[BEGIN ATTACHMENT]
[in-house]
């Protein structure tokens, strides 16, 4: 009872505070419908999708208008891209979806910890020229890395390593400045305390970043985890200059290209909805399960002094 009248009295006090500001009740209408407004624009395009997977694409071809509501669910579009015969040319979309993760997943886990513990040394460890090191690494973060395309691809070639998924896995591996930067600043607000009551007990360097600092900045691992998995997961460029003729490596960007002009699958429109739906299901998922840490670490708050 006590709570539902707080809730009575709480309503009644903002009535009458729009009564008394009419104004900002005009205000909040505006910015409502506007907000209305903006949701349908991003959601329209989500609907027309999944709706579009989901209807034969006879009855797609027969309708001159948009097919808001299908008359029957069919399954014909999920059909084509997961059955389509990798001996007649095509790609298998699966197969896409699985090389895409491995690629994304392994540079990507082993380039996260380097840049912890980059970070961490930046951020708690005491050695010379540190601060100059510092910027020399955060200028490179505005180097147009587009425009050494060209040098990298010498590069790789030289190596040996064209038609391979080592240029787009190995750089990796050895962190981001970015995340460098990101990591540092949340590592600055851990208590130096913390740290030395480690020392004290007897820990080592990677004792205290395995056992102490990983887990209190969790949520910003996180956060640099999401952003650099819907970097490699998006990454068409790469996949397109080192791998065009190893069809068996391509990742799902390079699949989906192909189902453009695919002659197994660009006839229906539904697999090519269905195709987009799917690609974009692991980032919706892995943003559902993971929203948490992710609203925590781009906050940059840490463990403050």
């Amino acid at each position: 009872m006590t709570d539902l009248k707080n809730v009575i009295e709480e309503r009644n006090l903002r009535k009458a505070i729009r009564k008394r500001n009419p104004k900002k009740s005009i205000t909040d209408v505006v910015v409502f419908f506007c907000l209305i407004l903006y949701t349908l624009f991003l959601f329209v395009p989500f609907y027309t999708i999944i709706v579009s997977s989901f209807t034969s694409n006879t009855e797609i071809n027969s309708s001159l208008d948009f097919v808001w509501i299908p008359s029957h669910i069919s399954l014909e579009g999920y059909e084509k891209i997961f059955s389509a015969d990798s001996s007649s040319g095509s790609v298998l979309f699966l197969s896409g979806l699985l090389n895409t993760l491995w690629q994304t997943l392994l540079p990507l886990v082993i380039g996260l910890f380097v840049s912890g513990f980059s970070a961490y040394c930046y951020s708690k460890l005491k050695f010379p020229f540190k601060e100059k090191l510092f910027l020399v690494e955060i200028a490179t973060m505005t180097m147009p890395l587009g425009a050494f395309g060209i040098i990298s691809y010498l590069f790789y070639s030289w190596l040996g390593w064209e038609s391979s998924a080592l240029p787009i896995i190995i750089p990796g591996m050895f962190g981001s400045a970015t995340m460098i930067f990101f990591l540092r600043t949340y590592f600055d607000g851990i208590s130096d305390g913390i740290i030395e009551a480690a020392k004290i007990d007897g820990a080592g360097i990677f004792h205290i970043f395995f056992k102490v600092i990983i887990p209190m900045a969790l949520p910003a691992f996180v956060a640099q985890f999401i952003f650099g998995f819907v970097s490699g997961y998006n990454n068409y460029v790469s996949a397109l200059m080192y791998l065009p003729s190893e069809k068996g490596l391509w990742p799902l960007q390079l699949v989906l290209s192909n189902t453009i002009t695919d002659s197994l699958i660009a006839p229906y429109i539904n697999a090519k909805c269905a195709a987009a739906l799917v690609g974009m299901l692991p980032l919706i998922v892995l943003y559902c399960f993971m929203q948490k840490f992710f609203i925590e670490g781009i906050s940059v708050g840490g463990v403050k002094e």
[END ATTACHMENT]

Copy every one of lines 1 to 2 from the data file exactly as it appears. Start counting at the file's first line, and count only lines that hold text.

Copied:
[in-house]
């Protein structure tokens, strides 16, 4: 009872505070419908999708208008891209979806910890020229890395390593400045305390970043985890200059290209909805399960002094 009248009295006090500001009740209408407004624009395009997977694409071809509501669910579009015969040319979309993760997943886990513990040394460890090191690494973060395309691809070639998924896995591996930067600043607000009551007990360097600092900045691992998995997961460029003729490596960007002009699958429109739906299901998922840490670490708050 006590709570539902707080809730009575709480309503009644903002009535009458729009009564008394009419104004900002005009205000909040505006910015409502506007907000209305903006949701349908991003959601329209989500609907027309999944709706579009989901209807034969006879009855797609027969309708001159948009097919808001299908008359029957069919399954014909999920059909084509997961059955389509990798001996007649095509790609298998699966197969896409699985090389895409491995690629994304392994540079990507082993380039996260380097840049912890980059970070961490930046951020708690005491050695010379540190601060100059510092910027020399955060200028490179505005180097147009587009425009050494060209040098990298010498590069790789030289190596040996064209038609391979080592240029787009190995750089990796050895962190981001970015995340460098990101990591540092949340590592600055851990208590130096913390740290030395480690020392004290007897820990080592990677004792205290395995056992102490990983887990209190969790949520910003996180956060640099999401952003650099819907970097490699998006990454068409790469996949397109080192791998065009190893069809068996391509990742799902390079699949989906192909189902453009695919002659197994660009006839229906539904697999090519269905195709987009799917690609974009692991980032919706892995943003559902993971929203948490992710609203925590781009906050940059840490463990403050």